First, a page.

• Young children are very time-consuming. They may take away from the time you have to spend with your dog and he may become bored or frustrated.

Strangely, Shelties are not necessarily friendly with other dogs, unless they are Shelties. Proper socialization with other dogs is especially important. A Sheltie may attempt to herd small, furry animals like cats.


The average life expectancy of a Shetland Sheepdog is between 12 - 14 years. Like all breeds, the Shetland Sheepdog is prone to certain hereditary health conditions. A responsible breeder will only breed with dogs that have been cleared for these conditions. A Shetland Sheepdog is prone to these diseases:
  • Hypothyroidism (hereditary)
  • Von Willebrand's Disease (VWD) (hereditary)
  • Collie Eye Anomaly (CEA) (hereditary)
  • Dermatomyositis (hereditary)


The Shetland Sheepdog has a beautiful double coat that requires a fair amount of grooming. At a very minimum, they require weekly brushing with a pin brush - be sure to get all the way down to the skin. Pay special attention to the hair behind the ears which can tangle and mat. Shelties need extra brushing during shedding season. Males and spayed females generally shed once a year, while unspayed females shed twice a year, a couple of months after each estrus period.

A Sheltie's coat sheds dirt and repels water, so Shelties need baths only when they get really dirty, which varies from dog to dog.

Ears should be checked regularly for dirt, redness or a bad smell that could indicate an infection. Clean your dog's ears when needed with an ear cleaner made specifically for dogs.

Nail trimming is an important part of grooming if your dog doesn't wear them down naturally. Once or twice a month should suffice. Trimming a dog's nails too close can cause bleeding and pain, so it is important to trim carefully or seek the help of a vet or groomer.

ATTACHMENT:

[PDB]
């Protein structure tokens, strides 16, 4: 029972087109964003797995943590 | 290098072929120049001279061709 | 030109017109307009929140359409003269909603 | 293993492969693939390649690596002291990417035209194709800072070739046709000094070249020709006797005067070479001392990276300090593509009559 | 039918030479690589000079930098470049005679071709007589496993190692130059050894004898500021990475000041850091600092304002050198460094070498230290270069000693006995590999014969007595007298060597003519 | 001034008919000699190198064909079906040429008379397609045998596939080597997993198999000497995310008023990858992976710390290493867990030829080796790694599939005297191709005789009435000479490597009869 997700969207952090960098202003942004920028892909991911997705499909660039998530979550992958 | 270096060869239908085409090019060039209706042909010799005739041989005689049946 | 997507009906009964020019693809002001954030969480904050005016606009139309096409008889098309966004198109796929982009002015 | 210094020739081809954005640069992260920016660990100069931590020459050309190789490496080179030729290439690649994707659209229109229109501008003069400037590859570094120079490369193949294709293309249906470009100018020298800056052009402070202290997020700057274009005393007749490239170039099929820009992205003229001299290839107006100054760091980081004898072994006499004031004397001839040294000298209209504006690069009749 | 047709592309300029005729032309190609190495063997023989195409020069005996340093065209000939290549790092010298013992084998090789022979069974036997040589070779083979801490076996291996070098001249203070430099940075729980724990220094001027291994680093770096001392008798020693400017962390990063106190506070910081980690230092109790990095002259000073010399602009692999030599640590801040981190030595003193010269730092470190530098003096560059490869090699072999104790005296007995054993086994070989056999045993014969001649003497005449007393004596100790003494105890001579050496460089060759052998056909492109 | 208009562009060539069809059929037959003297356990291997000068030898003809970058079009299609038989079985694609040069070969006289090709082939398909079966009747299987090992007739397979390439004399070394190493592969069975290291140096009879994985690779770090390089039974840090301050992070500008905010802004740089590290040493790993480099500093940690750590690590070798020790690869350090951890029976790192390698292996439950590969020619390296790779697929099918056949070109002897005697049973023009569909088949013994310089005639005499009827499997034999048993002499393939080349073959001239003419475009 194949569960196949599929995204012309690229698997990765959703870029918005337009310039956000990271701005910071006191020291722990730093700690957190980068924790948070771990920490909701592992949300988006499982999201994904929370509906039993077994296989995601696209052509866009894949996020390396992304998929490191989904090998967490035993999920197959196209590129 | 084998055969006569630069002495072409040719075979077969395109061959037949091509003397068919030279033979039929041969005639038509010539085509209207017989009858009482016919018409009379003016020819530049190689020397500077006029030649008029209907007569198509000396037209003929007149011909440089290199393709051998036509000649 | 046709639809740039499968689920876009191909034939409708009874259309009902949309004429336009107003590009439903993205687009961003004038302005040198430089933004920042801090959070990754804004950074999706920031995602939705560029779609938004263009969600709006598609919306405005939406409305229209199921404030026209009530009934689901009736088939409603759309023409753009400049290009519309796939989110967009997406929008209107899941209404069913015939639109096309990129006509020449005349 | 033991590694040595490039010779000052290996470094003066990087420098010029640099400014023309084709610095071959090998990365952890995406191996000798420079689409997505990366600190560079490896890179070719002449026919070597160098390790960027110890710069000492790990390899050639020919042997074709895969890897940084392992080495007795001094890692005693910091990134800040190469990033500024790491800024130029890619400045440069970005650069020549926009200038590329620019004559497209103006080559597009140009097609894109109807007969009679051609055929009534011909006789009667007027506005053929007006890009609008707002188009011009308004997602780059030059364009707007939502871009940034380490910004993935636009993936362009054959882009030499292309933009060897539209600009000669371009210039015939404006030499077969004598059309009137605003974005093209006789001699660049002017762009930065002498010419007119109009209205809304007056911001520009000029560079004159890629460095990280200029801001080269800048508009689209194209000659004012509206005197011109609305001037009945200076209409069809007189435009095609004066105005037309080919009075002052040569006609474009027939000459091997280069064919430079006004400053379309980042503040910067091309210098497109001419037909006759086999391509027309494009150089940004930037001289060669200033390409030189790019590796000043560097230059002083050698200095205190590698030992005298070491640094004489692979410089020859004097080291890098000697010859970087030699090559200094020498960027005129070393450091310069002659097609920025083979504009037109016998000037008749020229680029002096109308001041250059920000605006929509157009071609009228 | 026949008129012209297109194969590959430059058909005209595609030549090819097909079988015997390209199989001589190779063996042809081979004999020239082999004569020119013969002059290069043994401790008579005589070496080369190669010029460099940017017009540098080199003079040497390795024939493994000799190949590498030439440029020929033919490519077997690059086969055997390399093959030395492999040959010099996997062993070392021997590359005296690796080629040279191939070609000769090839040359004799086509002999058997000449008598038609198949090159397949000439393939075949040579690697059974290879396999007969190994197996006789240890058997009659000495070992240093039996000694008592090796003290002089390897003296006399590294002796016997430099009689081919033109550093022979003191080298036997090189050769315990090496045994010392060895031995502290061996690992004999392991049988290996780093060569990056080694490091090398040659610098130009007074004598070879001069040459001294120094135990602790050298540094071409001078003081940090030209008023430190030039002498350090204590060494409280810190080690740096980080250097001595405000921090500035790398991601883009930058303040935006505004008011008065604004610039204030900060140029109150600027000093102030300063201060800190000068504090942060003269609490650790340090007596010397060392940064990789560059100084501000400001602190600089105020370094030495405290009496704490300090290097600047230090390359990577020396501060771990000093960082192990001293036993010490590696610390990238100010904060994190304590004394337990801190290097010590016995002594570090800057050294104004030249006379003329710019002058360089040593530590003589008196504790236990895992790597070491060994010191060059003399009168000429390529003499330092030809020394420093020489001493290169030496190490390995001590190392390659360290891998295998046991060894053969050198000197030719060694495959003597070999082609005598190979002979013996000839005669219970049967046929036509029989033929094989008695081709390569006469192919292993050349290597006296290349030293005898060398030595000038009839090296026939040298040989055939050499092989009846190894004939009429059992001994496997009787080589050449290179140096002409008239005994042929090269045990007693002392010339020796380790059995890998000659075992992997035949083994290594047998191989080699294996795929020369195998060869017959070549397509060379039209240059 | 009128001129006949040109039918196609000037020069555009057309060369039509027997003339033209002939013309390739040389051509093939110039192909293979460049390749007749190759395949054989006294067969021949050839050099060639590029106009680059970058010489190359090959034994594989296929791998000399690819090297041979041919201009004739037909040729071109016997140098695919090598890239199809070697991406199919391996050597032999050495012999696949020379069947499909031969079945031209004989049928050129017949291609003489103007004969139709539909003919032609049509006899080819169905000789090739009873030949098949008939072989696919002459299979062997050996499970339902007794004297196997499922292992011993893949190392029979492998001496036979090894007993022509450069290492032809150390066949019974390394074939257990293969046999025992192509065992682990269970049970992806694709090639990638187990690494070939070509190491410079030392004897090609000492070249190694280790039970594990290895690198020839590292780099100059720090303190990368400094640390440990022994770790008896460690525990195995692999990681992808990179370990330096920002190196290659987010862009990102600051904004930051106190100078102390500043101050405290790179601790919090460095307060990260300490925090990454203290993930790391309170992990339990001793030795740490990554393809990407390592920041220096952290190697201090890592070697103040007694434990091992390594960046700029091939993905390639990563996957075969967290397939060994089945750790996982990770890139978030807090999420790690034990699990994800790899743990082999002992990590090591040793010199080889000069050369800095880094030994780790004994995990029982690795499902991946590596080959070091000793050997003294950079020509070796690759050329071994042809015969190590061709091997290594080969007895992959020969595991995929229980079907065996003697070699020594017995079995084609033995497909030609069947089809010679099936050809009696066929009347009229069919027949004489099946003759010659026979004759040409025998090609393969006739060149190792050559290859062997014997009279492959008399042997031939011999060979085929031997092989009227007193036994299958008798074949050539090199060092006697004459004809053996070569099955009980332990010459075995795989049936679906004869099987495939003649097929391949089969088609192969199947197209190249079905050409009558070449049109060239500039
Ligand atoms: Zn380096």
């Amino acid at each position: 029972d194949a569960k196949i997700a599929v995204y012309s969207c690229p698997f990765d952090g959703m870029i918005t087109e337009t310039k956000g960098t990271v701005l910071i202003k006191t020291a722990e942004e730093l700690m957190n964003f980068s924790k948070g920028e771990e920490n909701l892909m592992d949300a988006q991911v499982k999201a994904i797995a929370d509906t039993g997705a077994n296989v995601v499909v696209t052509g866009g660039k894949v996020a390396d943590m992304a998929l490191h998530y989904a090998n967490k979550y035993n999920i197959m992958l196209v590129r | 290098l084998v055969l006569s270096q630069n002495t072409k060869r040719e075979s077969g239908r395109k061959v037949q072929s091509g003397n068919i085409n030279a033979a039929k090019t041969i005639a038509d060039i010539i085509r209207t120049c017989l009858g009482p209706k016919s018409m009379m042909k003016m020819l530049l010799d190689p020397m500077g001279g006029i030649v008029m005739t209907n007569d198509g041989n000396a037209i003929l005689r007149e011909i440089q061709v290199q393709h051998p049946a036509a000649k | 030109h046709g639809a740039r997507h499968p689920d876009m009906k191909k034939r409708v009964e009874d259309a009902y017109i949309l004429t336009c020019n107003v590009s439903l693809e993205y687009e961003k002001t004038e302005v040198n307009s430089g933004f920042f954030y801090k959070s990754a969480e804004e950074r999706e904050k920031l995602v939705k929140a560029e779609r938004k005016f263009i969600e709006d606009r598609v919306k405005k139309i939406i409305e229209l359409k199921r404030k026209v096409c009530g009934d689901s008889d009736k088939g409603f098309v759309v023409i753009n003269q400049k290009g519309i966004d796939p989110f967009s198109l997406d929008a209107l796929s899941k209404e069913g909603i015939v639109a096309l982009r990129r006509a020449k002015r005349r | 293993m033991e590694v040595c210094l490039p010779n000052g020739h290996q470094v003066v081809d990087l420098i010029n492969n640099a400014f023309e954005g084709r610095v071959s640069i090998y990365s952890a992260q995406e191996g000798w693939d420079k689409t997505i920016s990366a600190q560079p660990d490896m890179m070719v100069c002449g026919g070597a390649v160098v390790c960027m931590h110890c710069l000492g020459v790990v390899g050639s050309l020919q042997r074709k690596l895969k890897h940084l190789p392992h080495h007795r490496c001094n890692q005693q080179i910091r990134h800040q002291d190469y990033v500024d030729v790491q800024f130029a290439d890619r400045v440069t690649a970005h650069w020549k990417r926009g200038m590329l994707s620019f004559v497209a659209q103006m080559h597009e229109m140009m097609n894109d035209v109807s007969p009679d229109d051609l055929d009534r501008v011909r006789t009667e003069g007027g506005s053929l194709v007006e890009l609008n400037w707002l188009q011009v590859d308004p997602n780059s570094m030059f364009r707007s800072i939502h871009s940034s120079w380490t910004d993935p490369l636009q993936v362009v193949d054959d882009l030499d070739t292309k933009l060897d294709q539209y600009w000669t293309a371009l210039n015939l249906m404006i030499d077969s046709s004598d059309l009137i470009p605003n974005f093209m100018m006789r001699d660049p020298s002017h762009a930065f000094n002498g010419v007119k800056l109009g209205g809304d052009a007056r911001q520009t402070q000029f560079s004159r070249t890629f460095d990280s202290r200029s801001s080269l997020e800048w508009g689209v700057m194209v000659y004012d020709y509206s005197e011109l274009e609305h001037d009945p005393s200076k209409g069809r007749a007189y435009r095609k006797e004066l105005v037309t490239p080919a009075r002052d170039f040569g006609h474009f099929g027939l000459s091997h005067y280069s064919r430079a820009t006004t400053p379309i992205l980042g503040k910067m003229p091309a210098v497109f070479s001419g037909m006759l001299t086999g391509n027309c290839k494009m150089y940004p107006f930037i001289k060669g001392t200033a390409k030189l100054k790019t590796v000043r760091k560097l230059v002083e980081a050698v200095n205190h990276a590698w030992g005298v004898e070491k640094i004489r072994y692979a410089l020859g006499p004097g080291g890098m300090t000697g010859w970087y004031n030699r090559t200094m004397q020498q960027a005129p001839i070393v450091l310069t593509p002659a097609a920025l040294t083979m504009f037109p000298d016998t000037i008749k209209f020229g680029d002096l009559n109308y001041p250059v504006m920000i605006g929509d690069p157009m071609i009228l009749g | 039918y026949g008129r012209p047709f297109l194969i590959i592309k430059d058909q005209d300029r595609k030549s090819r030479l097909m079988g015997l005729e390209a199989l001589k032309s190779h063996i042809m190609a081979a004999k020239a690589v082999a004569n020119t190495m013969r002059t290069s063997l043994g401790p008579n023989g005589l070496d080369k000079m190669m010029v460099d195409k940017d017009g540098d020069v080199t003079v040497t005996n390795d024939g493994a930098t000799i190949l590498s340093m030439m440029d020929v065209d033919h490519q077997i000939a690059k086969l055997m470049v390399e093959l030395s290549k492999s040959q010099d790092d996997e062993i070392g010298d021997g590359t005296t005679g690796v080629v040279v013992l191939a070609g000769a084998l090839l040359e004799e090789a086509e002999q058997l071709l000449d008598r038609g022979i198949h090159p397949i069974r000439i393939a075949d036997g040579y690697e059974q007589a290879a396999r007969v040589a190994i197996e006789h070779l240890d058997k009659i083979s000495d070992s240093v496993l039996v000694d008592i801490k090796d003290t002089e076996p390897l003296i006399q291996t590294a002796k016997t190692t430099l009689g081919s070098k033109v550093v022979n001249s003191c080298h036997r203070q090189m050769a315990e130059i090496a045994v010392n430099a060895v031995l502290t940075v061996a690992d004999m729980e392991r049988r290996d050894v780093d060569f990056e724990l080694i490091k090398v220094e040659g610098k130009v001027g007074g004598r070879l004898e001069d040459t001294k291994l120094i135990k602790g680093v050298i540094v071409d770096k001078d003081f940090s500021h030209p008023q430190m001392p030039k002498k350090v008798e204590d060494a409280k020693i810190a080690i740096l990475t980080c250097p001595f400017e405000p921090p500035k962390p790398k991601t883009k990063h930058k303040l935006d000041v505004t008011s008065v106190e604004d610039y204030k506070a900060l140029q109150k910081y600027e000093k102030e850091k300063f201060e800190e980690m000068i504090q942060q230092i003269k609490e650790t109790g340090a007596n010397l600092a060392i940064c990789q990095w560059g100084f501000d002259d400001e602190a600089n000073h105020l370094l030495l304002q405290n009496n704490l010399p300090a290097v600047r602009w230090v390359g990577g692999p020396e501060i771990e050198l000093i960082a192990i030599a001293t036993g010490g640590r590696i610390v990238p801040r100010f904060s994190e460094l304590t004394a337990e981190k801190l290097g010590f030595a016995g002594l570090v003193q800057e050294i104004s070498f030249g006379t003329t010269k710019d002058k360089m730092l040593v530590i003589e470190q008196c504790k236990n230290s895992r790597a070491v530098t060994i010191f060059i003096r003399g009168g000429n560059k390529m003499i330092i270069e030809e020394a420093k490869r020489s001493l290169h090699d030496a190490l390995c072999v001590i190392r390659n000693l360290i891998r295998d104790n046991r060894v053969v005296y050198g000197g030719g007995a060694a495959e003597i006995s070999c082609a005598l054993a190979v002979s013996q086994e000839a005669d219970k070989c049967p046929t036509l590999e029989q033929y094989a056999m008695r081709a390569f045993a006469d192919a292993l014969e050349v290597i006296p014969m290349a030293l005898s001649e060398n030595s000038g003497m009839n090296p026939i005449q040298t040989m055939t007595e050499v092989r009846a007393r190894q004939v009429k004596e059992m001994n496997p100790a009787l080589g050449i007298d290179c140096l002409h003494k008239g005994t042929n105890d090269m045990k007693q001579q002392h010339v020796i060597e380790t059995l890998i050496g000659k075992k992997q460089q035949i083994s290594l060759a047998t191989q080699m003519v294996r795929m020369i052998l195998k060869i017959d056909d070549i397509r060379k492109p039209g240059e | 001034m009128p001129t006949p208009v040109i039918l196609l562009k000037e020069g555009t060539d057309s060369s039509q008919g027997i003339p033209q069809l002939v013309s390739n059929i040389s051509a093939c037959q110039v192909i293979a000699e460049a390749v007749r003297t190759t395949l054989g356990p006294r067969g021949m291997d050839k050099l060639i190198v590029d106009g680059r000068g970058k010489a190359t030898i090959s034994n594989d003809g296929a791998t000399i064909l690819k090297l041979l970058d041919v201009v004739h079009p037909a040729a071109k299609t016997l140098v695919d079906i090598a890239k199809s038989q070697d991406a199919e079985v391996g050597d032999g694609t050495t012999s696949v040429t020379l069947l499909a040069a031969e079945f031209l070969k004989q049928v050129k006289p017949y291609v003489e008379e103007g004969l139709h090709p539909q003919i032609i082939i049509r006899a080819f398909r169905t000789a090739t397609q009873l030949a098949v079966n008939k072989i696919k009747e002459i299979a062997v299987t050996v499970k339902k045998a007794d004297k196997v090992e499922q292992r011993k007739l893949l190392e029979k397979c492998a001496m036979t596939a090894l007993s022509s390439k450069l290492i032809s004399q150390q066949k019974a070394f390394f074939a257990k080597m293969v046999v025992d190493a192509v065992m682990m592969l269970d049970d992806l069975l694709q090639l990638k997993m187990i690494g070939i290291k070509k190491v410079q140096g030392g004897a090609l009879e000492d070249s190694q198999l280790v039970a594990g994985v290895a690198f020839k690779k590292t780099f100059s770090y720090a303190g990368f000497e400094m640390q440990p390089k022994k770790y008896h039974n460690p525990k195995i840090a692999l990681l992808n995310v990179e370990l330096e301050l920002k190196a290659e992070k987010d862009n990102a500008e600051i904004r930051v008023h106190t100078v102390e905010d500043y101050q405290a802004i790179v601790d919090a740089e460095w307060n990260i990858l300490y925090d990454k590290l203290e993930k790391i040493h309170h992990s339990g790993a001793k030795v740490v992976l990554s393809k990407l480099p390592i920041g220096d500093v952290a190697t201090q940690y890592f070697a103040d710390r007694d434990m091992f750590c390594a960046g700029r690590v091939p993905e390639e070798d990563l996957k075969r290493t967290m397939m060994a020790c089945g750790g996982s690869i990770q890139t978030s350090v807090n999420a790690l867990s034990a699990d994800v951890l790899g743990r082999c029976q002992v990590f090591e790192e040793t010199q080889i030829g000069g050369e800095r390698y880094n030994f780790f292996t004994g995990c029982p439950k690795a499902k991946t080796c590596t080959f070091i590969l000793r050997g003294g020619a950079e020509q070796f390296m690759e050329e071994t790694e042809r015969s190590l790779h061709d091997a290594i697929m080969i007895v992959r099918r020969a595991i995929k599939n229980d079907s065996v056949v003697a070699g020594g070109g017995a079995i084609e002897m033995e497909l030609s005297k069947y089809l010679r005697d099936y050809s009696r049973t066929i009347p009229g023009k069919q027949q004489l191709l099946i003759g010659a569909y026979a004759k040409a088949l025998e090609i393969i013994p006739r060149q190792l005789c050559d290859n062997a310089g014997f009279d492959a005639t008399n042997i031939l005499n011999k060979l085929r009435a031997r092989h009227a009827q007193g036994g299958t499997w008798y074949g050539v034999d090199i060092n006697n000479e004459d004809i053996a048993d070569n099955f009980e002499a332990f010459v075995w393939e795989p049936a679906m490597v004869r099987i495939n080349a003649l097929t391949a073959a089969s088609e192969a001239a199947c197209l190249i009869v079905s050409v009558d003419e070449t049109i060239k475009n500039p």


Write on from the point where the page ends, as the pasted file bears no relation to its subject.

Consider brushing their teeth with a soft toothbrush and dog toothpaste two or three times a week. Daily is even better. All puppies should become accustomed to having their mouths and teeth checked regularly.

All puppies and dogs should be groomed regularly (preferably weekly) and have their paws, ears, and mouth handled and examined frequently so that they become comfortable with the process. This way, you will quickly become aware of any problems that arise and your dog will be easy to handle for the vet, groomer, and any treatments that are required throughout its lifetime.


3/4 to 2 cups of high-quality, dry dog food fed in two daily meals is a good starting point, but other factors need to be taken into consideration. Higher quality dog foods may require less food, as more of the food is digested properly. In addition, higher energy dogs will require more food, while more sedentary dogs may require less. Shelties are prone to obesity and over-eating, so special attention should be paid to ensure that your dog doesn't become overweight, which can cause health issues in both the short and long-term.

Special attention is needed when feeding puppies. Puppies need to be fed 3 to 4 times a day. This might seem like a burden but it will help when it comes to housebreaking. A puppy’s digestive system works very fast. Five to 30 minutes after his meal, he will need to go out to do his business.

Just like any other breed, they need to have free access to fresh, clean water at all times.

Older dogs, like puppies, might need a diet adapted to their needs. In some cases, it is advisable to feed them smaller portions 3 to 4 times a day.

When changing your dog’s diet, it’s recommended to do it gradually over a period of a few days to avoid stomach problems.